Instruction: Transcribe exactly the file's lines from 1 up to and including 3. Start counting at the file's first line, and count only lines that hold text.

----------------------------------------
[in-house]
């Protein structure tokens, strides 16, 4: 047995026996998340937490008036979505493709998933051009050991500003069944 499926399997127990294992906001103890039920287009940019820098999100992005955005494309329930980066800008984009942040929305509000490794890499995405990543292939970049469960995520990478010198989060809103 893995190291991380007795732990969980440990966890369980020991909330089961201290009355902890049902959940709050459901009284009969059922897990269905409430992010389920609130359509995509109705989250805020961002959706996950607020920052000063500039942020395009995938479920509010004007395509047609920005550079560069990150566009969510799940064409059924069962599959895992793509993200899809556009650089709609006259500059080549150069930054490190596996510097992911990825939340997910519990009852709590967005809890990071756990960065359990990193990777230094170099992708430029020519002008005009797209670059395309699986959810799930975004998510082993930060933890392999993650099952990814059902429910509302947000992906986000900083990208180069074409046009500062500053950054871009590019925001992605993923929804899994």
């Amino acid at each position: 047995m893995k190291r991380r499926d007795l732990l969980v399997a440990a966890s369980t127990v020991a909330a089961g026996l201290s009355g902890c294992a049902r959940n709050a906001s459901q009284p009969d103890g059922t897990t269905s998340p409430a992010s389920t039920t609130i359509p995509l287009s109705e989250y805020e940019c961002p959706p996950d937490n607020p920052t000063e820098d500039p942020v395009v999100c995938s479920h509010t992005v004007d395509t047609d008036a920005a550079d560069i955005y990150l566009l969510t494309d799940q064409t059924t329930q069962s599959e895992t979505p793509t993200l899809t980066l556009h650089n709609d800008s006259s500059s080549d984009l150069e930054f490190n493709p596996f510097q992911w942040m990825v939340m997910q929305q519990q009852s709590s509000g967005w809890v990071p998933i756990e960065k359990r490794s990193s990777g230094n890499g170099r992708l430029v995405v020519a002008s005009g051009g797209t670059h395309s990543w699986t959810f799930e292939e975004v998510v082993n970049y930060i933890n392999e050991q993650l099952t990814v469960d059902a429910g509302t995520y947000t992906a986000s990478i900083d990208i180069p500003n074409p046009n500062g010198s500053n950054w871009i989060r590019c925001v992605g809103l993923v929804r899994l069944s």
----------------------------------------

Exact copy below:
[in-house]
């Protein structure tokens, strides 16, 4: 047995026996998340937490008036979505493709998933051009050991500003069944 499926399997127990294992906001103890039920287009940019820098999100992005955005494309329930980066800008984009942040929305509000490794890499995405990543292939970049469960995520990478010198989060809103 893995190291991380007795732990969980440990966890369980020991909330089961201290009355902890049902959940709050459901009284009969059922897990269905409430992010389920609130359509995509109705989250805020961002959706996950607020920052000063500039942020395009995938479920509010004007395509047609920005550079560069990150566009969510799940064409059924069962599959895992793509993200899809556009650089709609006259500059080549150069930054490190596996510097992911990825939340997910519990009852709590967005809890990071756990960065359990990193990777230094170099992708430029020519002008005009797209670059395309699986959810799930975004998510082993930060933890392999993650099952990814059902429910509302947000992906986000900083990208180069074409046009500062500053950054871009590019925001992605993923929804899994």
């Amino acid at each position: 047995m893995k190291r991380r499926d007795l732990l969980v399997a440990a966890s369980t127990v020991a909330a089961g026996l201290s009355g902890c294992a049902r959940n709050a906001s459901q009284p009969d103890g059922t897990t269905s998340p409430a992010s389920t039920t609130i359509p995509l287009s109705e989250y805020e940019c961002p959706p996950d937490n607020p920052t000063e820098d500039p942020v395009v999100c995938s479920h509010t992005v004007d395509t047609d008036a920005a550079d560069i955005y990150l566009l969510t494309d799940q064409t059924t329930q069962s599959e895992t979505p793509t993200l899809t980066l556009h650089n709609d800008s006259s500059s080549d984009l150069e930054f490190n493709p596996f510097q992911w942040m990825v939340m997910q929305q519990q009852s709590s509000g967005w809890v990071p998933i756990e960065k359990r490794s990193s990777g230094n890499g170099r992708l430029v995405v020519a002008s005009g051009g797209t670059h395309s990543w699986t959810f799930e292939e975004v998510v082993n970049y930060i933890n392999e050991q993650l099952t990814v469960d059902a429910g509302t995520y947000t992906a986000s990478i900083d990208i180069p500003n074409p046009n500062g010198s500053n950054w871009i989060r590019c925001v992605g809103l993923v929804r899994l069944s």